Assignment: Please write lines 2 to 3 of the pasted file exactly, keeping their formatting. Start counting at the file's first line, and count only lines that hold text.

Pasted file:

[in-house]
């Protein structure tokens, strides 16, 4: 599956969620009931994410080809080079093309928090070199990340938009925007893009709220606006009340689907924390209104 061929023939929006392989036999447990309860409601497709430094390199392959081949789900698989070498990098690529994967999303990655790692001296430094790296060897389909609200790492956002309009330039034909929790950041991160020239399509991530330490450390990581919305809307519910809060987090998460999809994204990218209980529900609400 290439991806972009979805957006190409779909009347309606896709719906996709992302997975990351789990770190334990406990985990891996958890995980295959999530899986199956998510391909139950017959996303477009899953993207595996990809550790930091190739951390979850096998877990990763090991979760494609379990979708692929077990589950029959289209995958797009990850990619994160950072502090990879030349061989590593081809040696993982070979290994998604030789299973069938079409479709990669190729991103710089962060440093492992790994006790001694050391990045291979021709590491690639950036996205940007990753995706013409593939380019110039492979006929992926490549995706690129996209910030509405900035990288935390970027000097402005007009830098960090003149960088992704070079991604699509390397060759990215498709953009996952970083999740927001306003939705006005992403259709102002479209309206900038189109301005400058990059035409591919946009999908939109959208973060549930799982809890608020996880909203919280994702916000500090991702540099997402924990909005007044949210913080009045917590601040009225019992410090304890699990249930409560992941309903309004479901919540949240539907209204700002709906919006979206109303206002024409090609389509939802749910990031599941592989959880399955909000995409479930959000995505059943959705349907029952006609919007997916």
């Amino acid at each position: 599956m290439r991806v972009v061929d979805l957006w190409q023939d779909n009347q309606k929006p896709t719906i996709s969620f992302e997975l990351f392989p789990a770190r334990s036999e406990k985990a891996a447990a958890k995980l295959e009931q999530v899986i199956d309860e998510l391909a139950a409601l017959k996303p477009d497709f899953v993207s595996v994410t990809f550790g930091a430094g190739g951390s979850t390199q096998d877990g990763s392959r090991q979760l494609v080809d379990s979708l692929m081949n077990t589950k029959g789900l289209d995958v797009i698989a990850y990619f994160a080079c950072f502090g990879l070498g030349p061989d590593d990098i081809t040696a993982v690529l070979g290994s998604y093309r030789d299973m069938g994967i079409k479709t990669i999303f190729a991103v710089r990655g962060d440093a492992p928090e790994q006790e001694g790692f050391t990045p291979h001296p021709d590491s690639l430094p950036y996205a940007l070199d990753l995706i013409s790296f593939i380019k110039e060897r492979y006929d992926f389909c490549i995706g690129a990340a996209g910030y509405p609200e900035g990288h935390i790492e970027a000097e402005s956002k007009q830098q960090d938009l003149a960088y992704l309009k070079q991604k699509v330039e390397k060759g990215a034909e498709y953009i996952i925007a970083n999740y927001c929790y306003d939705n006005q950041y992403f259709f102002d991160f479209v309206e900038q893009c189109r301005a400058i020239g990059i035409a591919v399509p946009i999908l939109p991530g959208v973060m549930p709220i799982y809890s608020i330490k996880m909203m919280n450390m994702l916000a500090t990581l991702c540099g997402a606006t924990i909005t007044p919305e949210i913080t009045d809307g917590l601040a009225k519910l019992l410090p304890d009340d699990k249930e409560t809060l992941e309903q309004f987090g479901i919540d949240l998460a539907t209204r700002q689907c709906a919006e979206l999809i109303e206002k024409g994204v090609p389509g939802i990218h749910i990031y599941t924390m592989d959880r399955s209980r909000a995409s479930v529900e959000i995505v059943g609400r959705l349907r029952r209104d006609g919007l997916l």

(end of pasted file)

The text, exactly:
């Protein structure tokens, strides 16, 4: 599956969620009931994410080809080079093309928090070199990340938009925007893009709220606006009340689907924390209104 061929023939929006392989036999447990309860409601497709430094390199392959081949789900698989070498990098690529994967999303990655790692001296430094790296060897389909609200790492956002309009330039034909929790950041991160020239399509991530330490450390990581919305809307519910809060987090998460999809994204990218209980529900609400 290439991806972009979805957006190409779909009347309606896709719906996709992302997975990351789990770190334990406990985990891996958890995980295959999530899986199956998510391909139950017959996303477009899953993207595996990809550790930091190739951390979850096998877990990763090991979760494609379990979708692929077990589950029959289209995958797009990850990619994160950072502090990879030349061989590593081809040696993982070979290994998604030789299973069938079409479709990669190729991103710089962060440093492992790994006790001694050391990045291979021709590491690639950036996205940007990753995706013409593939380019110039492979006929992926490549995706690129996209910030509405900035990288935390970027000097402005007009830098960090003149960088992704070079991604699509390397060759990215498709953009996952970083999740927001306003939705006005992403259709102002479209309206900038189109301005400058990059035409591919946009999908939109959208973060549930799982809890608020996880909203919280994702916000500090991702540099997402924990909005007044949210913080009045917590601040009225019992410090304890699990249930409560992941309903309004479901919540949240539907209204700002709906919006979206109303206002024409090609389509939802749910990031599941592989959880399955909000995409479930959000995505059943959705349907029952006609919007997916």
């Amino acid at each position: 599956m290439r991806v972009v061929d979805l957006w190409q023939d779909n009347q309606k929006p896709t719906i996709s969620f992302e997975l990351f392989p789990a770190r334990s036999e406990k985990a891996a447990a958890k995980l295959e009931q999530v899986i199956d309860e998510l391909a139950a409601l017959k996303p477009d497709f899953v993207s595996v994410t990809f550790g930091a430094g190739g951390s979850t390199q096998d877990g990763s392959r090991q979760l494609v080809d379990s979708l692929m081949n077990t589950k029959g789900l289209d995958v797009i698989a990850y990619f994160a080079c950072f502090g990879l070498g030349p061989d590593d990098i081809t040696a993982v690529l070979g290994s998604y093309r030789d299973m069938g994967i079409k479709t990669i999303f190729a991103v710089r990655g962060d440093a492992p928090e790994q006790e001694g790692f050391t990045p291979h001296p021709d590491s690639l430094p950036y996205a940007l070199d990753l995706i013409s790296f593939i380019k110039e060897r492979y006929d992926f389909c490549i995706g690129a990340a996209g910030y509405p609200e900035g990288h935390i790492e970027a000097e402005s956002k007009q830098q960090d938009l003149a960088y992704l309009k070079q991604k699509v330039e390397k060759g990215a034909e498709y953009i996952i925007a970083n999740y927001c929790y306003d939705n006005q950041y992403f259709f102002d991160f479209v309206e900038q893009c189109r301005a400058i020239g990059i035409a591919v399509p946009i999908l939109p991530g959208v973060m549930p709220i799982y809890s608020i330490k996880m909203m919280n450390m994702l916000a500090t990581l991702c540099g997402a606006t924990i909005t007044p919305e949210i913080t009045d809307g917590l601040a009225k519910l019992l410090p304890d009340d699990k249930e409560t809060l992941e309903q309004f987090g479901i919540d949240l998460a539907t209204r700002q689907c709906a919006e979206l999809i109303e206002k024409g994204v090609p389509g939802i990218h749910i990031y599941t924390m592989d959880r399955s209980r909000a995409s479930v529900e959000i995505v059943g609400r959705l349907r029952r209104d006609g919007l997916l």